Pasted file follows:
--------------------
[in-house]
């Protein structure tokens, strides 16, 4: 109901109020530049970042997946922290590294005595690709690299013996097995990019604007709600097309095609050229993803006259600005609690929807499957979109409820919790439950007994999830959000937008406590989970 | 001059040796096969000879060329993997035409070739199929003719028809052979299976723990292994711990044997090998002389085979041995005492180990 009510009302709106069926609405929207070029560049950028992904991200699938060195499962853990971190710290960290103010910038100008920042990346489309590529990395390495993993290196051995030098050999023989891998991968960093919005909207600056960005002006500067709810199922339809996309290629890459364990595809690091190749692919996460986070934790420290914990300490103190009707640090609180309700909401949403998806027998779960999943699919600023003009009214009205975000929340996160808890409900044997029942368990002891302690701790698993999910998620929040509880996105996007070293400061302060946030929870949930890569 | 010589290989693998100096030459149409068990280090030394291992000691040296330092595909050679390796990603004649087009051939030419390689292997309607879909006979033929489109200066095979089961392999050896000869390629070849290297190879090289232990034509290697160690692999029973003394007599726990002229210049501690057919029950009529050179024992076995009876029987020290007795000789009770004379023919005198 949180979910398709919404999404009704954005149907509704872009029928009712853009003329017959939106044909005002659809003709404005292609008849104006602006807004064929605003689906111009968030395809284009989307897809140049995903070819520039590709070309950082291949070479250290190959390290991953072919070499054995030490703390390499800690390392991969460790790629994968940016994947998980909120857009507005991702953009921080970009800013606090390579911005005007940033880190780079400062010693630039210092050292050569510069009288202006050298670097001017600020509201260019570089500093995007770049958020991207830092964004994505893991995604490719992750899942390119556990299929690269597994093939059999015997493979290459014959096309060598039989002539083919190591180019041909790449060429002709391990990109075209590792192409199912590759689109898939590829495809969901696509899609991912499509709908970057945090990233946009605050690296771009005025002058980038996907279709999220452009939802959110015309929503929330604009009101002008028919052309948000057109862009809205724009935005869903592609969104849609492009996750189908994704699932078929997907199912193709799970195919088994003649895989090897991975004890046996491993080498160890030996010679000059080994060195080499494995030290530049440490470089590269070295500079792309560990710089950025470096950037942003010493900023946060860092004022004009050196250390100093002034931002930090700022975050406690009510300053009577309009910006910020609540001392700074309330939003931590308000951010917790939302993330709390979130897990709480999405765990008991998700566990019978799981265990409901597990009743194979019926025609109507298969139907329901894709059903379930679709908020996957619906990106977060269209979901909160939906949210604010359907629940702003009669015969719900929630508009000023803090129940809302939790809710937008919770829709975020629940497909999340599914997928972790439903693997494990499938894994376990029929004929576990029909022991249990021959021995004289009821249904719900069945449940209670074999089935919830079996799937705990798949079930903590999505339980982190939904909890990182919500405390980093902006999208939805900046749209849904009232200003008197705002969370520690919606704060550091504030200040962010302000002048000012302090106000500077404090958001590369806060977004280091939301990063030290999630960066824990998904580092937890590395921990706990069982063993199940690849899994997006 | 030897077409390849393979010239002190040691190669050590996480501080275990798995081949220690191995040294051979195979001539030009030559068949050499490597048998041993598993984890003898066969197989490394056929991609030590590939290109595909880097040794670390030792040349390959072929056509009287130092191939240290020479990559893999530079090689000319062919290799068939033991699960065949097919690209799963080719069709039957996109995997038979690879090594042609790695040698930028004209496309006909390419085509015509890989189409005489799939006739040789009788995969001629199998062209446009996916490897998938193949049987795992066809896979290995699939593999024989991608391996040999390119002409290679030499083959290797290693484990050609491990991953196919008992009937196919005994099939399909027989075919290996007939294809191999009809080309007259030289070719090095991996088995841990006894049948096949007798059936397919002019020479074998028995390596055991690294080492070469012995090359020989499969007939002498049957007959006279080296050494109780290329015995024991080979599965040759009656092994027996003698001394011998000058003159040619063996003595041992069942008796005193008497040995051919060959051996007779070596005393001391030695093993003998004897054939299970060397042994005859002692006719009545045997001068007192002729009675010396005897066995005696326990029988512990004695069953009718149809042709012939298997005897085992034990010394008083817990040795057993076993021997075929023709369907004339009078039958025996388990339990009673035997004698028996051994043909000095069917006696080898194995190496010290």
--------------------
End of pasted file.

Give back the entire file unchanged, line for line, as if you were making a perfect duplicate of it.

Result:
[in-house]
């Protein structure tokens, strides 16, 4: 109901109020530049970042997946922290590294005595690709690299013996097995990019604007709600097309095609050229993803006259600005609690929807499957979109409820919790439950007994999830959000937008406590989970 | 001059040796096969000879060329993997035409070739199929003719028809052979299976723990292994711990044997090998002389085979041995005492180990 009510009302709106069926609405929207070029560049950028992904991200699938060195499962853990971190710290960290103010910038100008920042990346489309590529990395390495993993290196051995030098050999023989891998991968960093919005909207600056960005002006500067709810199922339809996309290629890459364990595809690091190749692919996460986070934790420290914990300490103190009707640090609180309700909401949403998806027998779960999943699919600023003009009214009205975000929340996160808890409900044997029942368990002891302690701790698993999910998620929040509880996105996007070293400061302060946030929870949930890569 | 010589290989693998100096030459149409068990280090030394291992000691040296330092595909050679390796990603004649087009051939030419390689292997309607879909006979033929489109200066095979089961392999050896000869390629070849290297190879090289232990034509290697160690692999029973003394007599726990002229210049501690057919029950009529050179024992076995009876029987020290007795000789009770004379023919005198 949180979910398709919404999404009704954005149907509704872009029928009712853009003329017959939106044909005002659809003709404005292609008849104006602006807004064929605003689906111009968030395809284009989307897809140049995903070819520039590709070309950082291949070479250290190959390290991953072919070499054995030490703390390499800690390392991969460790790629994968940016994947998980909120857009507005991702953009921080970009800013606090390579911005005007940033880190780079400062010693630039210092050292050569510069009288202006050298670097001017600020509201260019570089500093995007770049958020991207830092964004994505893991995604490719992750899942390119556990299929690269597994093939059999015997493979290459014959096309060598039989002539083919190591180019041909790449060429002709391990990109075209590792192409199912590759689109898939590829495809969901696509899609991912499509709908970057945090990233946009605050690296771009005025002058980038996907279709999220452009939802959110015309929503929330604009009101002008028919052309948000057109862009809205724009935005869903592609969104849609492009996750189908994704699932078929997907199912193709799970195919088994003649895989090897991975004890046996491993080498160890030996010679000059080994060195080499494995030290530049440490470089590269070295500079792309560990710089950025470096950037942003010493900023946060860092004022004009050196250390100093002034931002930090700022975050406690009510300053009577309009910006910020609540001392700074309330939003931590308000951010917790939302993330709390979130897990709480999405765990008991998700566990019978799981265990409901597990009743194979019926025609109507298969139907329901894709059903379930679709908020996957619906990106977060269209979901909160939906949210604010359907629940702003009669015969719900929630508009000023803090129940809302939790809710937008919770829709975020629940497909999340599914997928972790439903693997494990499938894994376990029929004929576990029909022991249990021959021995004289009821249904719900069945449940209670074999089935919830079996799937705990798949079930903590999505339980982190939904909890990182919500405390980093902006999208939805900046749209849904009232200003008197705002969370520690919606704060550091504030200040962010302000002048000012302090106000500077404090958001590369806060977004280091939301990063030290999630960066824990998904580092937890590395921990706990069982063993199940690849899994997006 | 030897077409390849393979010239002190040691190669050590996480501080275990798995081949220690191995040294051979195979001539030009030559068949050499490597048998041993598993984890003898066969197989490394056929991609030590590939290109595909880097040794670390030792040349390959072929056509009287130092191939240290020479990559893999530079090689000319062919290799068939033991699960065949097919690209799963080719069709039957996109995997038979690879090594042609790695040698930028004209496309006909390419085509015509890989189409005489799939006739040789009788995969001629199998062209446009996916490897998938193949049987795992066809896979290995699939593999024989991608391996040999390119002409290679030499083959290797290693484990050609491990991953196919008992009937196919005994099939399909027989075919290996007939294809191999009809080309007259030289070719090095991996088995841990006894049948096949007798059936397919002019020479074998028995390596055991690294080492070469012995090359020989499969007939002498049957007959006279080296050494109780290329015995024991080979599965040759009656092994027996003698001394011998000058003159040619063996003595041992069942008796005193008497040995051919060959051996007779070596005393001391030695093993003998004897054939299970060397042994005859002692006719009545045997001068007192002729009675010396005897066995005696326990029988512990004695069953009718149809042709012939298997005897085992034990010394008083817990040795057993076993021997075929023709369907004339009078039958025996388990339990009673035997004698028996051994043909000095069917006696080898194995190496010290």